"Stay far from timid/ Only make moves when you're heart's in it/ And live the phrase the sky's the limit." - The Notorious B.I.G.
One of the major sentiments that emerged following the killing of George Floyd two years ago was that racism and racial inequities were not problems to be solved exclusively by Black Americans. White people, specifically, have a key role — if not the main role — in addressing these issues.
While that sentiment remains strong, For(bes) the Culture decided to commemorate Floyd's death by focusing on the unique and informative perspectives of Black people. We have three stories where we're providing space for Black voices to reflect on what's changed these past 24 months, what hasn't changed, and how they feel about it all.
In one piece, we've partnered with The Harris Poll to survey Black Americans on their feelings about safety, stress and racial equity efforts. One notable finding: while three in five Black Americans feel safe in this country, a third of respondents said they feel less safe today than they did two years ago. (And this poll was conducted before the May 14 shooting massacre in Buffalo that killed 10 people, including eight Black people.) Raquel "Rocky" Harris has this story.
The second piece is a series of "As Told To" interviews, put together by Forbes staff writers. In it, we've interviewed 11 Black leaders — including activist DeRay McKesson, marketing executive Bozoma Saint John and attorney Theodore Wells Jr. — on how Floyd's killing changed society and even themselves.
In addition to our George Floyd package, we encourage you to check out or new live interview series dubbed "Black Capital and Culture," where I'll speak with Black leaders and luminaries about business, culture, life and where things are headed. I can't end without paying homage to the late, great Christopher "Biggie Smalls" Wallace, who would've been 50 this month. Here's a dope conversation on Sway's Universe with Wallace's son, C.J., and journalist/author Justin Tinsley.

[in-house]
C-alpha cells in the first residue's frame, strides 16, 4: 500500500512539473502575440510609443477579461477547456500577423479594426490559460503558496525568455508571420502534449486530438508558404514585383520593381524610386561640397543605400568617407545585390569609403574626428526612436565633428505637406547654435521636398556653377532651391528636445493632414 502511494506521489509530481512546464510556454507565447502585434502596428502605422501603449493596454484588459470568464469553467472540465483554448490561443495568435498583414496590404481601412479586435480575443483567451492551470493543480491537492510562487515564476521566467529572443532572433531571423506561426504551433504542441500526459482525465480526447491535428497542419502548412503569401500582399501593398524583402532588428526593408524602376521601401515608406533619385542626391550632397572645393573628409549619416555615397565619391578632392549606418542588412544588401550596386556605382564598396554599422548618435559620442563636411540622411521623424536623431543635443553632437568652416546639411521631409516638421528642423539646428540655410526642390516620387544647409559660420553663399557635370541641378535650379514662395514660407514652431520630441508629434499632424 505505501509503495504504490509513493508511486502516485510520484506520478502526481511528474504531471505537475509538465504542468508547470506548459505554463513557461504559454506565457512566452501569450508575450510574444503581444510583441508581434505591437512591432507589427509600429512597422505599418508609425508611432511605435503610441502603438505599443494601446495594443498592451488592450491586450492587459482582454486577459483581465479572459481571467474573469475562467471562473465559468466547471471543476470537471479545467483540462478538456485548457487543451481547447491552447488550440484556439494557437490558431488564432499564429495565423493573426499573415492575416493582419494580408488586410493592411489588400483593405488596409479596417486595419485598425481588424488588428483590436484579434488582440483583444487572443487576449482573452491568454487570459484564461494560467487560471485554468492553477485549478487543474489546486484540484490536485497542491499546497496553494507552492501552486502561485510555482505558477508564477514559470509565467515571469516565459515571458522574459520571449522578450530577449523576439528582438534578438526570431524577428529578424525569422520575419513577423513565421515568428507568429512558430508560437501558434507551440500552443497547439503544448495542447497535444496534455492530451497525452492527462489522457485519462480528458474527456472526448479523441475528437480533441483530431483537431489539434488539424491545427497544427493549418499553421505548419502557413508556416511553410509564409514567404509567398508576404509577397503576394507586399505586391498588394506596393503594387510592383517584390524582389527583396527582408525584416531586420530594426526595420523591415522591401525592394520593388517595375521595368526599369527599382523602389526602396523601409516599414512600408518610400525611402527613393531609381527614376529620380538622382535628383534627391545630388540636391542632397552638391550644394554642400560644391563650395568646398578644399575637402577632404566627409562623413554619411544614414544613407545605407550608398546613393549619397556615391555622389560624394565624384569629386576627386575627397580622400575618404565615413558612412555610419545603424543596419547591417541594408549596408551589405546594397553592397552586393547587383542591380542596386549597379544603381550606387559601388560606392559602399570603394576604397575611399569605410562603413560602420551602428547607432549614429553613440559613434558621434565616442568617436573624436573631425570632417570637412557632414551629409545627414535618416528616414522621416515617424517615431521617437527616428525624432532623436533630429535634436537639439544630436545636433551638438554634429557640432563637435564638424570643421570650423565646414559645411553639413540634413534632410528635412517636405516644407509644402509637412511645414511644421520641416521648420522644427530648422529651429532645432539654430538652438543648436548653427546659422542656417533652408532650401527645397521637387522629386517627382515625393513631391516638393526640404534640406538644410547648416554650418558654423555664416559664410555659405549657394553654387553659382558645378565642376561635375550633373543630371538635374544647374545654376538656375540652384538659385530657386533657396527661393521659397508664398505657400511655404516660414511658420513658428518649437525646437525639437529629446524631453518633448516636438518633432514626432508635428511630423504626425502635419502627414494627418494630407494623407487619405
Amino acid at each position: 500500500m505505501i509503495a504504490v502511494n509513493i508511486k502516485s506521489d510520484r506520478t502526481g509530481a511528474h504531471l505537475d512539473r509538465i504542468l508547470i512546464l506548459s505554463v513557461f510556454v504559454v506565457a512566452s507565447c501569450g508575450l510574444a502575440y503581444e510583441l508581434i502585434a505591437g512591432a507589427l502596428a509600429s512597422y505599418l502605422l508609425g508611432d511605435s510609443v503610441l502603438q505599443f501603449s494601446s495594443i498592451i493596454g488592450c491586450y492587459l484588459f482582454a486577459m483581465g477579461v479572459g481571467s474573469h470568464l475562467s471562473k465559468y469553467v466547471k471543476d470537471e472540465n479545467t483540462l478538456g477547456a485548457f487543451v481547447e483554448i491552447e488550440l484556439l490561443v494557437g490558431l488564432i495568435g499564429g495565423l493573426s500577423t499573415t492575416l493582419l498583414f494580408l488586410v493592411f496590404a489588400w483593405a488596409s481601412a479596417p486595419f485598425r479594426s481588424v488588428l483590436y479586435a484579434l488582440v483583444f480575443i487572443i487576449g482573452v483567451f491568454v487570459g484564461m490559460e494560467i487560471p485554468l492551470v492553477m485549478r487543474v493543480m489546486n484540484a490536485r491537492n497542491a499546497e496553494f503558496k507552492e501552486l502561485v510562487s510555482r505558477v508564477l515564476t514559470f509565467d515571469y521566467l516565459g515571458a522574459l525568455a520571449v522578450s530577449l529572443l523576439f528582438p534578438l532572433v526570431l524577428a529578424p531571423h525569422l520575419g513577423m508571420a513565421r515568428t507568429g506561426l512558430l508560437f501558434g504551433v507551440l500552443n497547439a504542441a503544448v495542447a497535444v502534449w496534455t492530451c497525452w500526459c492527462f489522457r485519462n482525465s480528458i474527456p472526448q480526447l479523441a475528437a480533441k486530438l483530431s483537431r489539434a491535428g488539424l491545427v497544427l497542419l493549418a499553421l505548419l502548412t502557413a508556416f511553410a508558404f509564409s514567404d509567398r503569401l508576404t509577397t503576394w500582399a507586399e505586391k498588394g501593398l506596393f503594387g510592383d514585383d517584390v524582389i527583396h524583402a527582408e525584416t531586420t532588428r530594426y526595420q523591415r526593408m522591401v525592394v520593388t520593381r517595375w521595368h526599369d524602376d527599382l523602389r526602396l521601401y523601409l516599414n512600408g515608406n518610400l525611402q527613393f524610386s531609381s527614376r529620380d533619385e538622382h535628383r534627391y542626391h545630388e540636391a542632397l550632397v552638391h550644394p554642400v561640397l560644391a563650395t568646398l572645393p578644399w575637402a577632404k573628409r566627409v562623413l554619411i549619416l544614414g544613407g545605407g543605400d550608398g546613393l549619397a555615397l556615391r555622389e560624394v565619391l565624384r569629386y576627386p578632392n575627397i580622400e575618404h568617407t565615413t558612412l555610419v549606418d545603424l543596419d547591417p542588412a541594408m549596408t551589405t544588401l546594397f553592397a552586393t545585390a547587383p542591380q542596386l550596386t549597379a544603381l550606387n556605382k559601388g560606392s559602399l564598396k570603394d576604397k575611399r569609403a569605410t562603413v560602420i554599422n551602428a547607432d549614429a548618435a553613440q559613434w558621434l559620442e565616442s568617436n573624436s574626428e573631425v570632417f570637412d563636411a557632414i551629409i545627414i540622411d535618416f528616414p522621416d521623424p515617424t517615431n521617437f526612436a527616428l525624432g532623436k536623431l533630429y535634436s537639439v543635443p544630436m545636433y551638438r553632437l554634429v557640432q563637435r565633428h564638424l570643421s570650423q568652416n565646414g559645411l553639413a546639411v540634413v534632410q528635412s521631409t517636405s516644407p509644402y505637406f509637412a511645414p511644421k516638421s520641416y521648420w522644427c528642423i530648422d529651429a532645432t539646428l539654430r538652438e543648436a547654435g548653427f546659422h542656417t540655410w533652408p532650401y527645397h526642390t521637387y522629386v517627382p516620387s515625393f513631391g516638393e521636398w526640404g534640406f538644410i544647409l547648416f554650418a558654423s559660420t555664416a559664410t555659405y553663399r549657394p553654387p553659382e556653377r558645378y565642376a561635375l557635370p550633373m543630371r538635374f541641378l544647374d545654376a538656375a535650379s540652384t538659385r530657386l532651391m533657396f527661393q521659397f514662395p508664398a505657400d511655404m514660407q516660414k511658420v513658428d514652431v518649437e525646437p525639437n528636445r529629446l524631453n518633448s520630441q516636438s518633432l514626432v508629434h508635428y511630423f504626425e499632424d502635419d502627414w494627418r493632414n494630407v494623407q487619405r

George Floyd became a powerful symbol of persistent inequality and systemic injustice against Black Americans and a wake-up call for all. In an effort to capture the reality of being Black in America, For(bes) The Culture decided to speak with leaders in the community. Here are some of their reflections on the post-Floyd era.
Nearly six in 10 Black Americans said they feel safe, according to a Harris Poll survey conducted exclusively for For(bes) the Culture. However, one-third said they feel less safe than they did two years ago. One reason: law enforcement officers have killed 549 Black people since 2020.
A hematologist pioneering blood cancer treatments. A young survivor giving back after beating leukemia. A patient advocate organizing to achieve equitable care. Meet three standouts who are partnering with the Leukemia & Lymphoma Society to fight the battle against blood cancer, and learn what inspires them to give their all for a brighter, healthier future for patients and their families.
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